Premier League clubs spent £261m on agent fees for this season, with Liverpool topping the charts after their heavy investment in players.
Liverpool paid agents nearly £44 million in the two transfer windows this season, topping the Premier League table for fees paid to intermediaries for the second year in a row, the Football Association has revealed.
Under FIFA rules, the governing body has been publishing the total payments made by clubs in England's top five divisions to agents for the last three years, as well as a list of every transfer which involved an agent.
The latest figures, which cover the 2018 summer and 2019 winter windows, show that Premier League clubs spent a combined £261 million on agent fees, £50 million more than a year before, an increase of nearly 25 per cent.
Having shelled out £27 million on agents in 2017/18, thanks to the transfers of Virgil Van Dijk and Mohamed Salah, the Anfield club spent £17 million more this season, following the big-money moves for Alisson Becker, Naby Keita, Fabinho and Xherdan Shaqiri.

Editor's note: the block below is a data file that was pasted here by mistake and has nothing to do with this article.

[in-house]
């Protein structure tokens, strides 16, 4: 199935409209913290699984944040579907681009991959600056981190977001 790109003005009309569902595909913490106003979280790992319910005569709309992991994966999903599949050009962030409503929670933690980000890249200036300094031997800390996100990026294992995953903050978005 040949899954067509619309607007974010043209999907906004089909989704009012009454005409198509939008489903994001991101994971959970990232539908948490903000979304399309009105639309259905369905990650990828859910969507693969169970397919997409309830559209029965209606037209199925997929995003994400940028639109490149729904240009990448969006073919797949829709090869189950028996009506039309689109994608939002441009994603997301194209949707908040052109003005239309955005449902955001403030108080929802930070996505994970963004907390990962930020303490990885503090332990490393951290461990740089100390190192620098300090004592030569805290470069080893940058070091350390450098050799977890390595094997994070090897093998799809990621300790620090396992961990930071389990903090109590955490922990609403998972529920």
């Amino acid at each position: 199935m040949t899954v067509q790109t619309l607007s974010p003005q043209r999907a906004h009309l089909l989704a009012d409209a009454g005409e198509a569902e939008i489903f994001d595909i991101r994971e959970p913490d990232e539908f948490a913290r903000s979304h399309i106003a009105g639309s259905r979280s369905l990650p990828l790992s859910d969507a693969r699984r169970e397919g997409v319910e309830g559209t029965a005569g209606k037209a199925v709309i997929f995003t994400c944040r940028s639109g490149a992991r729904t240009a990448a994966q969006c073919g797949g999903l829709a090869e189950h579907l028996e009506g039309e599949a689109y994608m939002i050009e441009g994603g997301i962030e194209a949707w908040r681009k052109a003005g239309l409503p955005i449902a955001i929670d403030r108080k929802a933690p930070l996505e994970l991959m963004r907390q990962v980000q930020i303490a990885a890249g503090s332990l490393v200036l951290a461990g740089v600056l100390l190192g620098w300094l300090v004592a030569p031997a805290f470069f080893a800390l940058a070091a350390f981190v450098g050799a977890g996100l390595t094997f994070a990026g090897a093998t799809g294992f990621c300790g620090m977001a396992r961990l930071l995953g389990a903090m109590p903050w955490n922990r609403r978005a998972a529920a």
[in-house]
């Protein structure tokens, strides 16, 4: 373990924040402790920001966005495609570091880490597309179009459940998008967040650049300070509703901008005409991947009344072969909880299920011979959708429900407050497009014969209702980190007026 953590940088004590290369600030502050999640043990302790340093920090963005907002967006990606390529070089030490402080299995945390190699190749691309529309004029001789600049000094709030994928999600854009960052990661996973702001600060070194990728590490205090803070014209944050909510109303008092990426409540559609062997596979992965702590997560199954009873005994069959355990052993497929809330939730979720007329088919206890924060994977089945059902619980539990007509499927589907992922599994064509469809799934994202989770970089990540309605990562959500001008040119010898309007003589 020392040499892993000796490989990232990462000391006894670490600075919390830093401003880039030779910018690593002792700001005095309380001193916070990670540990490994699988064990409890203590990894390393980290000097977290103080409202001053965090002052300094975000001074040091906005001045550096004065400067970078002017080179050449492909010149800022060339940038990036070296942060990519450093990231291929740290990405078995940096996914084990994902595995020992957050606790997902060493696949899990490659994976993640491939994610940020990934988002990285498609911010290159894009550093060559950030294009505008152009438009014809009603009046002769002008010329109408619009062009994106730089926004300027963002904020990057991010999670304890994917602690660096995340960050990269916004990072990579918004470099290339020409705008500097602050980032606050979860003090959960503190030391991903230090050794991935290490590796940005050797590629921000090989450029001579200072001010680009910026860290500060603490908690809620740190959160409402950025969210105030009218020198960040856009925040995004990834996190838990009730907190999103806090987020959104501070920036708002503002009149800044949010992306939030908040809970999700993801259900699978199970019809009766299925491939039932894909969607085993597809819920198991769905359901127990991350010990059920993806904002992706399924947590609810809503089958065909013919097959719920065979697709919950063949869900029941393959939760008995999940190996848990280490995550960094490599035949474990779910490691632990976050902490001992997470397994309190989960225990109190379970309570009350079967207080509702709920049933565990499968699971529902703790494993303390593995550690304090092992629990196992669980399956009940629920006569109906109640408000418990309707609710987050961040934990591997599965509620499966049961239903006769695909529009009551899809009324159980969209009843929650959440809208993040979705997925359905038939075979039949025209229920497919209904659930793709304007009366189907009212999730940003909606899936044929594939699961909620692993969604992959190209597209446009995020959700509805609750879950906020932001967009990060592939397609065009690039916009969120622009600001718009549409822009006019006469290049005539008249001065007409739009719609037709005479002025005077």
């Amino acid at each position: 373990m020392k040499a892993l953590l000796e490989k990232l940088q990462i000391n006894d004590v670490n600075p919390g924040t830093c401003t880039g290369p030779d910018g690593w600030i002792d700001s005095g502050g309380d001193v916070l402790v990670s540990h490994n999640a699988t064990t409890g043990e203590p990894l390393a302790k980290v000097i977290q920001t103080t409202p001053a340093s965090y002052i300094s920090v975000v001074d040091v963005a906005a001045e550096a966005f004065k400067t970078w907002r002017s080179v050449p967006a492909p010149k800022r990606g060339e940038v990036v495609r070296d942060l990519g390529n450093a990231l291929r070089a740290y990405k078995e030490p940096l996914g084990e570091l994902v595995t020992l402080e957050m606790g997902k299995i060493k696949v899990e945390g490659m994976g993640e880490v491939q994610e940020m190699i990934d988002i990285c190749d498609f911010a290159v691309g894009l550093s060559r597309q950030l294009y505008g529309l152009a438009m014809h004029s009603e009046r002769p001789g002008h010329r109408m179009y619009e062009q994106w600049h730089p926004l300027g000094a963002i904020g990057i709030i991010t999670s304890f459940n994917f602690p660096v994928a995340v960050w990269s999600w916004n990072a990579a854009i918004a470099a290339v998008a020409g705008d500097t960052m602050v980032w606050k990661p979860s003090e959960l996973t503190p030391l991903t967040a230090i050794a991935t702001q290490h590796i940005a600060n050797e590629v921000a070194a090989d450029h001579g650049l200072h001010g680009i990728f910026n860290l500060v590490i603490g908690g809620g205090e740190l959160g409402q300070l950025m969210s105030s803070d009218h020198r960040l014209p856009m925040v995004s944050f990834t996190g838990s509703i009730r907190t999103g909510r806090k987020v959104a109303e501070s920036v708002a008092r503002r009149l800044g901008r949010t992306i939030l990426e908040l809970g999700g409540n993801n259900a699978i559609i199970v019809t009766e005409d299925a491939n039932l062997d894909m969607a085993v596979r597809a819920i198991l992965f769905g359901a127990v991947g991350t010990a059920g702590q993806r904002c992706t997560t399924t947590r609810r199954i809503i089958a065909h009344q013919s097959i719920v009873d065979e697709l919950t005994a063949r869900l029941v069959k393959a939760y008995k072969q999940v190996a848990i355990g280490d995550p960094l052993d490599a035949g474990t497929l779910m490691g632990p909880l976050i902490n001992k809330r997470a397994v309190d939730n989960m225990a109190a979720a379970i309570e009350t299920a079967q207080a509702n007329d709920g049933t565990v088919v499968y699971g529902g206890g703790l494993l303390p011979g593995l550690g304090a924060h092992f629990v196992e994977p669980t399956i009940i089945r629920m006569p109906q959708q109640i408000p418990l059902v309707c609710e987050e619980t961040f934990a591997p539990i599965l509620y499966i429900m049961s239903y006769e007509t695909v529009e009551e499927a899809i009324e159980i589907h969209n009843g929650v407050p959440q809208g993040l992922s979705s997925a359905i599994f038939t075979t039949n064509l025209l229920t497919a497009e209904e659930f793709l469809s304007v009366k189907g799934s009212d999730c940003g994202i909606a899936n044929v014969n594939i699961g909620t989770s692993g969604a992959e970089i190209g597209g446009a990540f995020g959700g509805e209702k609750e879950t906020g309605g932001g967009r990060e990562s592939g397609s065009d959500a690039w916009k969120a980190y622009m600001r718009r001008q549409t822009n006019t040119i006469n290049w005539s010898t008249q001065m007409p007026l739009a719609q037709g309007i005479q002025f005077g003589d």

Just as in last year's list, Chelsea, Manchester City and Manchester United complete the top four, with Chelsea spending £27 million, City £24 million and United £21 million.
Everton's summer spending spree saw them rise to fifth in terms of agent fees on £19 million, with West Ham next in line on £14 million.
Championship clubs paid out a combined £50 million, £8 million more than a year ago, with Stoke giving agents more than £7 million.
League One sides spent almost £6 million, with Sunderland accounting for half of the total on their own, and League Two clubs gave agents just under £1 million, Northampton being the most generous. Salford were the National League's biggest spenders, paying out £76,000 in fees.
Overall, English football spent £318 million on intermediaries, up £60 million on a year ago.
This news comes a day before Premier League clubs are set to meet in London to discuss ways to bring down the amount they spend on middlemen.
The key measures are expected to be a ban on dual representation, the bizarre practice which has allowed agents to represent both the buying and selling club in the same deal, caps on fees and the reintroduction of an exam to become an agent.